So what about the rest of the world, I here you cry. Well, according to HarperCollins Australia, THE KILL CALL is released Down Under on 1st April (I guess you don't have April Fools Day down there?). If I'm not wrong that means Australia actually gets this book first. So it seems we've come a long way since way since those wooden sailing ships took six months to get round the Cape of Good Hope. You'll be getting the internet next. *
HarperCollins Canada are a bit more cautious. They have THE KILL CALL scheduled for 15th May. You can't hurry a Canuck, eh? Got to wait until all the snow has gone, I suppose. **
With one exception, other parts of the English speaking world who get the HarperCollins titles will find THE KILL CALL drifting into their bookshops some time over the next couple of months, many of you apparently preferring the 'export' trade paperback editions to the lovely hardbacks that we get here in the UK.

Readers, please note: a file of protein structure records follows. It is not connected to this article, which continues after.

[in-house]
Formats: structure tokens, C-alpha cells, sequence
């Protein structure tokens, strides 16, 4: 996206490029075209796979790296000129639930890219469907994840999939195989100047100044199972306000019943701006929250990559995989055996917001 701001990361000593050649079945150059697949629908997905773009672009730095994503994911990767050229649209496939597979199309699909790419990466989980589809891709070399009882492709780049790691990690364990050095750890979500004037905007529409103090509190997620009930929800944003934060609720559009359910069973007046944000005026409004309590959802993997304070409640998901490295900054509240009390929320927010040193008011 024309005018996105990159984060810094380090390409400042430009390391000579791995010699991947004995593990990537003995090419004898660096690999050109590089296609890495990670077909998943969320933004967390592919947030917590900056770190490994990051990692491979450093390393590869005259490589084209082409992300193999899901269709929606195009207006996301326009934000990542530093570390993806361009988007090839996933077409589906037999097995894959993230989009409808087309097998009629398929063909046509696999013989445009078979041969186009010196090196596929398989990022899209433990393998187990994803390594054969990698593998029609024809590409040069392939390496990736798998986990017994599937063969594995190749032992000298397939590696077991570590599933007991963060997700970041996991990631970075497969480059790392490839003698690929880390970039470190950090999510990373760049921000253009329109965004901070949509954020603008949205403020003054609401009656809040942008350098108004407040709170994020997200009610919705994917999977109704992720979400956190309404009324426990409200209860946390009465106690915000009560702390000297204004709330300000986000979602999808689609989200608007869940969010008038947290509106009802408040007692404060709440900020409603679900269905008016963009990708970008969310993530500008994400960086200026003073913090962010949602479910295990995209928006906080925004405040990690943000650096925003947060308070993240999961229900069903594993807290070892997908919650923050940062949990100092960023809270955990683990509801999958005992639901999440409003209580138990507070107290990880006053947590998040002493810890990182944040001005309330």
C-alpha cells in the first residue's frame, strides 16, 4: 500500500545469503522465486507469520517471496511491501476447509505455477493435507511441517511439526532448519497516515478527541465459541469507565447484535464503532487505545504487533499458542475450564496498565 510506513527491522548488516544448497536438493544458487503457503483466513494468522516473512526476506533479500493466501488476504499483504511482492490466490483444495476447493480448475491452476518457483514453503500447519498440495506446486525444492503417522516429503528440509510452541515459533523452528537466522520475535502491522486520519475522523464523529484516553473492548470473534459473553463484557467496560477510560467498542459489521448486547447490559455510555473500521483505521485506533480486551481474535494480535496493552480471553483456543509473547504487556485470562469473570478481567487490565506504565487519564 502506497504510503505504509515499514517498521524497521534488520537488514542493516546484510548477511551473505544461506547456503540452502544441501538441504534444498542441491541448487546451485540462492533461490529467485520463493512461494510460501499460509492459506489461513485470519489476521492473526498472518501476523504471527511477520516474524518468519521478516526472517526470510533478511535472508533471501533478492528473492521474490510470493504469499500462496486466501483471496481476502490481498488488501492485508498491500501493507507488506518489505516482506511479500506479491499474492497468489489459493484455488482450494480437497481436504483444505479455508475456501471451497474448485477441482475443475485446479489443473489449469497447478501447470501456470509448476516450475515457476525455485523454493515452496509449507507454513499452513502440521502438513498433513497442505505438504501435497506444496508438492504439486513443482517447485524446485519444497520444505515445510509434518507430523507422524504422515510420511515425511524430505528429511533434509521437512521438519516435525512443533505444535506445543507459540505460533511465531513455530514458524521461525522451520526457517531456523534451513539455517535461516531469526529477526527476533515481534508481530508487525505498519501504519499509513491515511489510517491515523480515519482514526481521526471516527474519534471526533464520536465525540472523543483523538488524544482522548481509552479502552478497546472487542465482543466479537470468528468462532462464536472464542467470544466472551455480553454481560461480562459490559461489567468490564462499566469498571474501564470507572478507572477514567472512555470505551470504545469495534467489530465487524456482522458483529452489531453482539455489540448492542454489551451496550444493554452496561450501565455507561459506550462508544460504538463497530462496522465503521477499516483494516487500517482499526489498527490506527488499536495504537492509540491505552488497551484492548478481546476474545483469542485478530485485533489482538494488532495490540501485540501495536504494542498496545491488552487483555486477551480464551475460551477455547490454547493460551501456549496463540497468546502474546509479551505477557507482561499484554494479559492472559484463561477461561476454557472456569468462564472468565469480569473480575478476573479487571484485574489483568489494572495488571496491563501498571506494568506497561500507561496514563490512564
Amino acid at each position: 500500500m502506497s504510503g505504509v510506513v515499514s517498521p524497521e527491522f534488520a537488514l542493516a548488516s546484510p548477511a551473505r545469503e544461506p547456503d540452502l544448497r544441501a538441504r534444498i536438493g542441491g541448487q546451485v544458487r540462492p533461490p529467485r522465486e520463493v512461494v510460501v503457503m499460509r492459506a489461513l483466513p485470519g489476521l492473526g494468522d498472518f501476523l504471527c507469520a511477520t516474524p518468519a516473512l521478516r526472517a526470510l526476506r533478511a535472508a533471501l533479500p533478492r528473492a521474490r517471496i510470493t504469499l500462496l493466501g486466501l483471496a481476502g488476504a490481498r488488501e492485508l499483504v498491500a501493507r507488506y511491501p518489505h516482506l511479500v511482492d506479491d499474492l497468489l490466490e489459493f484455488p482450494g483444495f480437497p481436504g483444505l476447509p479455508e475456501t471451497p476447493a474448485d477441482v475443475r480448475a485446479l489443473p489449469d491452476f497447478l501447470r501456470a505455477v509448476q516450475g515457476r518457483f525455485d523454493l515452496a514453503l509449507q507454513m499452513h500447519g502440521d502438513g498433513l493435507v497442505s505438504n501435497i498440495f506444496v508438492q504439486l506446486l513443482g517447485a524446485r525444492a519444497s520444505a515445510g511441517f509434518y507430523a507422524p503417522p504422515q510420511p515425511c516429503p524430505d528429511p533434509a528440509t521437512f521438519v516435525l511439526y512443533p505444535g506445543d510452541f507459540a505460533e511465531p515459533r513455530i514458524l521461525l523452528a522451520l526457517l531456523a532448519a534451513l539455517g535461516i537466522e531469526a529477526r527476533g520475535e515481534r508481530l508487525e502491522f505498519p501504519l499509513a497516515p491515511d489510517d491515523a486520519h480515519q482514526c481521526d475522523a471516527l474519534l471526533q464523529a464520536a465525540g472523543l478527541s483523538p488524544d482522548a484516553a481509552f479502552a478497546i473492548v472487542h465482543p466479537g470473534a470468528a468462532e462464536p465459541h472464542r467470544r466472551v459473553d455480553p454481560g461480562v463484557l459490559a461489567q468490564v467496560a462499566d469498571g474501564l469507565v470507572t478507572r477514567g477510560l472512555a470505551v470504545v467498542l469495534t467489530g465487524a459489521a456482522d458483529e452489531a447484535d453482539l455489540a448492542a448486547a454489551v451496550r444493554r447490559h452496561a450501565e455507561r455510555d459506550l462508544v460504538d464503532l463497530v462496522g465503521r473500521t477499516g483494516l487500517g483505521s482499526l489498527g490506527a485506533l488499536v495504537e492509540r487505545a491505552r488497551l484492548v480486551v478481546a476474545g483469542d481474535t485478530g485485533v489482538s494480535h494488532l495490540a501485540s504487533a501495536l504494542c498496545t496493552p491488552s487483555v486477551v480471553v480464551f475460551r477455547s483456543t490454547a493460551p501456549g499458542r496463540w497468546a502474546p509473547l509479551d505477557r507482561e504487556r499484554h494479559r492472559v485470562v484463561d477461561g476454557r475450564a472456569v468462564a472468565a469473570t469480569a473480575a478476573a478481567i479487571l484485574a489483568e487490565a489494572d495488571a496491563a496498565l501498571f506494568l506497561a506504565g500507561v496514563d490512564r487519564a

The exception is, of course, the USA... Well, what can I say? There is no prospect of THE KILL CALL being published in the US. You Cooper & Fry fans across the pond might want to review your options. If you ask me, your best bet could be to move to the UK. Or to Canada, of course, if you have a good pair of snow boots. ***
Failing that, there are some good independent mystery bookstores in the States who will import a few copies, such as The Poisoned Pen in Arizona. And the internet is a great thing for book buyers. Many readers in the USA tell me they buy UK editions online from The Book Depository, which has the advantage of free worldwide shipping. As it happens, I'm currently a featured author on The Book Depository's website. and THE KILL CALL is one of their most popular pre-orders:
And that's it for now. More news as the countdown continues!
* a joke
** another joke
*** the same as the last joke
Thursday, March 19, 2009